Again, just to clarify, we will still be able to buy halogen, but these bulbs will either only be allowed to be dimmer than 40 watts, or they will not fit into our normal lamp sockets. So essentially the halogen replacements for our regular light bulbs will indeed be banned. Not just their production, but perhaps their sale too.

    • Benjamin Rorie

      That’s very interesting, Anders. I wasn’t aware of the provisions for 2020. We’ll look into that more and look into expanding this article. Thanks!

  • http://Opeka Brian

    What about decorative Incandescent bulbs found in specialty lighting fixtures? I put a CFL in our chandelier and it looked horrible, that warm glow was gone! There has to be exceptions because these new bulbs simply do not replace all situations.

  • Logan

    My 1907 home has several chandeliers and sconces with art glass shades. They were converted from gas light to electric in 1908. The bulbs are intentionally visible. Right now, I have 40watt clear bulbs in each socket and I take the glare down by using dimmers wherever possible,helping to replicate the gaslight ambiance. I’ve heard candelabra bulbs will still be available, but you can’t use candle-looking bulbs facing DOWNWARD (it looks pretty stupid). Halogens would shatter every glass shade. LEDs destroy the look of the fixtures and throw cold light, anyway. What is going to be available for people like me, who use energy efficient lights in the basement and attic, but need the incandescent for period authenticity in our antique homes?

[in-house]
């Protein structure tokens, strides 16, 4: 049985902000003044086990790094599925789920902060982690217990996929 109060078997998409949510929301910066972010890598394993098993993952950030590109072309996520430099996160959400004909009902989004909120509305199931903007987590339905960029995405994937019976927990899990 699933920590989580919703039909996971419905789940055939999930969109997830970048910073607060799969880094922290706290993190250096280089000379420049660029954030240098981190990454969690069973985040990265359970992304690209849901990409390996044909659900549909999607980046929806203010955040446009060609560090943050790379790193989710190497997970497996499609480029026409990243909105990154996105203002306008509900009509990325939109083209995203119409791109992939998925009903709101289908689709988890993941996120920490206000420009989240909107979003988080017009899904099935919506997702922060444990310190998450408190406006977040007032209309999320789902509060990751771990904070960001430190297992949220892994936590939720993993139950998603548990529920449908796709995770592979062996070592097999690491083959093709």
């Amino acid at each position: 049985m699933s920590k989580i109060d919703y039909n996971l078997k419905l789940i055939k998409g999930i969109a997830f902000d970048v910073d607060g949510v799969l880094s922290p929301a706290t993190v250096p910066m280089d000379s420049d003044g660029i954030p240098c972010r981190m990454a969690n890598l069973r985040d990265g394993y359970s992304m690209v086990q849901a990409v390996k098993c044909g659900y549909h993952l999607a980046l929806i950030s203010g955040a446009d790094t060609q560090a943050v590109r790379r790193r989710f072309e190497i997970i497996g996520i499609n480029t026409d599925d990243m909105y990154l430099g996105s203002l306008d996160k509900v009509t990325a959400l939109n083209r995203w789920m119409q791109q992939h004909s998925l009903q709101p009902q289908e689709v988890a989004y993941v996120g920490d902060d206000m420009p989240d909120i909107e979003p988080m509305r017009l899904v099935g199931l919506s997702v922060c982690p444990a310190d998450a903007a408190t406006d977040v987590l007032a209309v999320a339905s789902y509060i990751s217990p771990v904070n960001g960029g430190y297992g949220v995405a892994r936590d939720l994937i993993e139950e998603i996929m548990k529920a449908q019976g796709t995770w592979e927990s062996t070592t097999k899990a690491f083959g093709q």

• Jordan Loa

      Hi Logan, and thanks for the question.

      Fortunately, we offer lots of choices of antique bulbs for you to keep that ‘period’ look in your home. Take a look here and I’m sure you’ll find what you’re looking for. Thanks for reading the blog!

  • Logan

    Hi,Jordan. I might have been unclear. I know your company currently has lots of choices of antique bulbs. My concern is what’s GOING TO BE available for folks like me in the future? Will the antique-style bulbs continue to be MADE? Or do I have to buy a few hundred lightbulbs soon?

    • Jordan Loa


      Low-wattage bulbs are excluded from the ban. Hope this helps!

      • Jennifer

        Hi Jordan,

        I have the same question as Logan above and more specifically, some of the antique exposed filament bulbs are 60W and some 40W. Are the antique bulbs that are 60W and 40W not going to be made any more? Or are they not included in the ban because they are considered speciality bulbs (or some other exception)? I can’t find this anywhere online! Your answer above is the closest thing I have found to talk about the exposed filament antique bulbs. Like Logan above, I have several light fixtures that will be useless if I can not use these bulbs, so I want to make sure to stock up if indeed they are not going to be available once the current stock sells.